Barbara Keeley MP

LABOUR MEMBER OF PARLIAMENT FOR WORSLEY AND ECCLES SOUTH

Make the future bright for Deaf Children

The provisions and support for deaf children have been dramatically impacted by recent political changes. Since 2010, there have been significant cuts to council budgets from the Conservative Government. Now 89% of directors of children's social care services say they are struggling to meet their statutory duties to disabled and vulnerable children.

I am very concerned that the numbers of teachers with a specialist teaching qualification in Sign Language have fallen by 12% since 2010. The National Deaf Children’s Society has reported that half of the teachers currently specialising in teaching deaf children are due to retire within the next 10-15 years. The British Association of Teachers of the Deaf believes "there is a huge tension between the policy of inclusion and reality". The professional body states that class size, target setting, whole class teaching, and streaming make it very difficult for all children with severe communication difficulties to participate independently in mainstream education.

Most deaf children attend mainstream schools. Some of these schools have resources led by specially qualified Teachers of the Deaf. A smaller number of children are taught in special schools, some of which offer residential provision. It is a requirement that pupils in these schools are taught by appropriately qualified specialist Teachers of the Deaf and that they obtain this qualification within three years of beginning their work with deaf pupils.

The National Deaf Children’s Society is also concerned that the significant cuts made to council budgets by the Conservative Government mean that deaf children are unable to access some support services as a result. The All Party Parliamentary Group for Children has held a year-long investigation into the state of children's social care and has published its report, "No Good Options". The report found 89% of directors of children's social care services are struggling to meet their statutory duties to disabled and vulnerable children.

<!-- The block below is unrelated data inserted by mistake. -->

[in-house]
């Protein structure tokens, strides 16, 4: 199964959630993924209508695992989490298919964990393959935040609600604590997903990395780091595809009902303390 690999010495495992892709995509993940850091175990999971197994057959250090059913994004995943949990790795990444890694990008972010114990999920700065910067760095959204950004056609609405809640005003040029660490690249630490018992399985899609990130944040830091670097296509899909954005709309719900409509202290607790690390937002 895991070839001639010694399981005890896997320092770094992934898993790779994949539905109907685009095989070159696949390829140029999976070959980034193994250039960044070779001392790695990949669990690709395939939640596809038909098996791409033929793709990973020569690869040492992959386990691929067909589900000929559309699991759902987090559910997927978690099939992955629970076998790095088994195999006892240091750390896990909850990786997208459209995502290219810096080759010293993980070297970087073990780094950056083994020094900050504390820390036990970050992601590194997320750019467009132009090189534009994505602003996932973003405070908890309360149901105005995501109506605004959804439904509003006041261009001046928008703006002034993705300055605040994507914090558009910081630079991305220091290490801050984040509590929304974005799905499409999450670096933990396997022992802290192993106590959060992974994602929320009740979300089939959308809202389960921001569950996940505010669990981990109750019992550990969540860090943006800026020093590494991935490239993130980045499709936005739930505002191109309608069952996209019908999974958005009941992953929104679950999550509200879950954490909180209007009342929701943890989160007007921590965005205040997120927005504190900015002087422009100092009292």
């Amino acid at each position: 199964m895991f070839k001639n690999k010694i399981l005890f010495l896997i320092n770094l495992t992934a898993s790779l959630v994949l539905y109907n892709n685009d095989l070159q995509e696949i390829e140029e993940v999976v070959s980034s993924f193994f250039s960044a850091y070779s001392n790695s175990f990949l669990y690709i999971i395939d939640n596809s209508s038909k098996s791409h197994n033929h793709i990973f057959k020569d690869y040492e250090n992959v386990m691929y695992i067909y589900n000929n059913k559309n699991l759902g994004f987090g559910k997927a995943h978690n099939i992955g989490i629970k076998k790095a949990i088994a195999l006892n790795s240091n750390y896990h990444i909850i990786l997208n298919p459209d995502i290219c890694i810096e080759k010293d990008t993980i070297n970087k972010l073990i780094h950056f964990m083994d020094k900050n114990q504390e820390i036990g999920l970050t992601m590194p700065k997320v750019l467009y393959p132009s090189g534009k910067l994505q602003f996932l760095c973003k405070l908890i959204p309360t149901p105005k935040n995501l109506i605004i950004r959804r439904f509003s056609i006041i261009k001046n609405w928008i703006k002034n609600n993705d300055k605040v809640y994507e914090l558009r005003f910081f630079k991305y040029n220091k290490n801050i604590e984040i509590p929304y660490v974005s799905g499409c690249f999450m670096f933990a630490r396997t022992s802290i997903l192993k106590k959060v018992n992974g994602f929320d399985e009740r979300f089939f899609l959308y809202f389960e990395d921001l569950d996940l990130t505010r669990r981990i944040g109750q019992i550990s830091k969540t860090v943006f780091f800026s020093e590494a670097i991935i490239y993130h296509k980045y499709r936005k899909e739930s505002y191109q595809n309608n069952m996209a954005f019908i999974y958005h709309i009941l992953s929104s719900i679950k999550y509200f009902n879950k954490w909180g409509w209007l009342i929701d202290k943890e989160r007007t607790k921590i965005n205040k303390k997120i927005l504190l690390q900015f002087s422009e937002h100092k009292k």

At the General Election, Labour’s manifesto promised to deliver a strategy for children based on investment and services which are inclusive. Labour campaigned to embed special educational needs training within the Government training courses for both teaching and non-teaching staff. By encouraging people who work in education to undergo special educational needs training, a Labour government would be able to build a more supportive and secure education system for deaf children.

It is now time for the Conservative Government to take steps to invest in the education of all children, as Labour has outlined.

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